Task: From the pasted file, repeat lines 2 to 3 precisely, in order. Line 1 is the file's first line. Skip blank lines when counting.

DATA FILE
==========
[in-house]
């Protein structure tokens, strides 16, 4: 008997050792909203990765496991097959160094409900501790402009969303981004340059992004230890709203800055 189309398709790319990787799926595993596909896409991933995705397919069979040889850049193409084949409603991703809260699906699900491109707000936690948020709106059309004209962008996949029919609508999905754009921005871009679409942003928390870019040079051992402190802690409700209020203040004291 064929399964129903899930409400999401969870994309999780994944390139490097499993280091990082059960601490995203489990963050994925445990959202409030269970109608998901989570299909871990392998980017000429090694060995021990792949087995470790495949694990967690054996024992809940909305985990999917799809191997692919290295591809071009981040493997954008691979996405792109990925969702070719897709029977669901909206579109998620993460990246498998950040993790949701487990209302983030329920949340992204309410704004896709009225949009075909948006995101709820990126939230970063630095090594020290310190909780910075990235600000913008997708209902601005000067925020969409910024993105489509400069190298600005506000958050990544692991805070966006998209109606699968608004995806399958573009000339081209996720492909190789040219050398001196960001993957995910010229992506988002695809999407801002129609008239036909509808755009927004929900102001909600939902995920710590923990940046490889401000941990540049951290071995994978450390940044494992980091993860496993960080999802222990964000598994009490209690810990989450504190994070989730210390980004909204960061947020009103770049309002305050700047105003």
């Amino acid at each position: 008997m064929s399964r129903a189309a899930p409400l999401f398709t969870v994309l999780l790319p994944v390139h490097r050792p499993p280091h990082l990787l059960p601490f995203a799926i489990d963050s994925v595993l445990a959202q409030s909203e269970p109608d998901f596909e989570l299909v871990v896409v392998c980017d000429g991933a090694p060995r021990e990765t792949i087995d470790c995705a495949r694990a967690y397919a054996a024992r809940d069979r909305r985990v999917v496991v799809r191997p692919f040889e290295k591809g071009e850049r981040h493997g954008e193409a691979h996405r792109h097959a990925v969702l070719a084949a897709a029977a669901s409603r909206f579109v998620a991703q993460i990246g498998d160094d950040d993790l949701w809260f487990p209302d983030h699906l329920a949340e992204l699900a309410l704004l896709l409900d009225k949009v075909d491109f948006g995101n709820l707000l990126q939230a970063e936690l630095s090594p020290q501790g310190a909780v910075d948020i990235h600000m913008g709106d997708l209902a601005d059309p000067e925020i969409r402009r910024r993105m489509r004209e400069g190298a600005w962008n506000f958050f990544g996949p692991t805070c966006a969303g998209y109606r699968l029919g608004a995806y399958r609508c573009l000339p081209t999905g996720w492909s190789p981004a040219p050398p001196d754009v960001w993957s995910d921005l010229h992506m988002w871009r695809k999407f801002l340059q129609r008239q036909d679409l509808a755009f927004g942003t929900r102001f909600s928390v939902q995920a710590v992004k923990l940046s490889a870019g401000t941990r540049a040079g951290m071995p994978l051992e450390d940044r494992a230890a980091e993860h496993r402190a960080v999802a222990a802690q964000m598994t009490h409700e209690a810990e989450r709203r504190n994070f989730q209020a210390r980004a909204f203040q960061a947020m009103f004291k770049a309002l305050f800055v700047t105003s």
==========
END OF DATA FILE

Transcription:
């Protein structure tokens, strides 16, 4: 008997050792909203990765496991097959160094409900501790402009969303981004340059992004230890709203800055 189309398709790319990787799926595993596909896409991933995705397919069979040889850049193409084949409603991703809260699906699900491109707000936690948020709106059309004209962008996949029919609508999905754009921005871009679409942003928390870019040079051992402190802690409700209020203040004291 064929399964129903899930409400999401969870994309999780994944390139490097499993280091990082059960601490995203489990963050994925445990959202409030269970109608998901989570299909871990392998980017000429090694060995021990792949087995470790495949694990967690054996024992809940909305985990999917799809191997692919290295591809071009981040493997954008691979996405792109990925969702070719897709029977669901909206579109998620993460990246498998950040993790949701487990209302983030329920949340992204309410704004896709009225949009075909948006995101709820990126939230970063630095090594020290310190909780910075990235600000913008997708209902601005000067925020969409910024993105489509400069190298600005506000958050990544692991805070966006998209109606699968608004995806399958573009000339081209996720492909190789040219050398001196960001993957995910010229992506988002695809999407801002129609008239036909509808755009927004929900102001909600939902995920710590923990940046490889401000941990540049951290071995994978450390940044494992980091993860496993960080999802222990964000598994009490209690810990989450504190994070989730210390980004909204960061947020009103770049309002305050700047105003």
């Amino acid at each position: 008997m064929s399964r129903a189309a899930p409400l999401f398709t969870v994309l999780l790319p994944v390139h490097r050792p499993p280091h990082l990787l059960p601490f995203a799926i489990d963050s994925v595993l445990a959202q409030s909203e269970p109608d998901f596909e989570l299909v871990v896409v392998c980017d000429g991933a090694p060995r021990e990765t792949i087995d470790c995705a495949r694990a967690y397919a054996a024992r809940d069979r909305r985990v999917v496991v799809r191997p692919f040889e290295k591809g071009e850049r981040h493997g954008e193409a691979h996405r792109h097959a990925v969702l070719a084949a897709a029977a669901s409603r909206f579109v998620a991703q993460i990246g498998d160094d950040d993790l949701w809260f487990p209302d983030h699906l329920a949340e992204l699900a309410l704004l896709l409900d009225k949009v075909d491109f948006g995101n709820l707000l990126q939230a970063e936690l630095s090594p020290q501790g310190a909780v910075d948020i990235h600000m913008g709106d997708l209902a601005d059309p000067e925020i969409r402009r910024r993105m489509r004209e400069g190298a600005w962008n506000f958050f990544g996949p692991t805070c966006a969303g998209y109606r699968l029919g608004a995806y399958r609508c573009l000339p081209t999905g996720w492909s190789p981004a040219p050398p001196d754009v960001w993957s995910d921005l010229h992506m988002w871009r695809k999407f801002l340059q129609r008239q036909d679409l509808a755009f927004g942003t929900r102001f909600s928390v939902q995920a710590v992004k923990l940046s490889a870019g401000t941990r540049a040079g951290m071995p994978l051992e450390d940044r494992a230890a980091e993860h496993r402190a960080v999802a222990a802690q964000m598994t009490h409700e209690a810990e989450r709203r504190n994070f989730q209020a210390r980004a909204f203040q960061a947020m009103f004291k770049a309002l305050f800055v700047t105003s």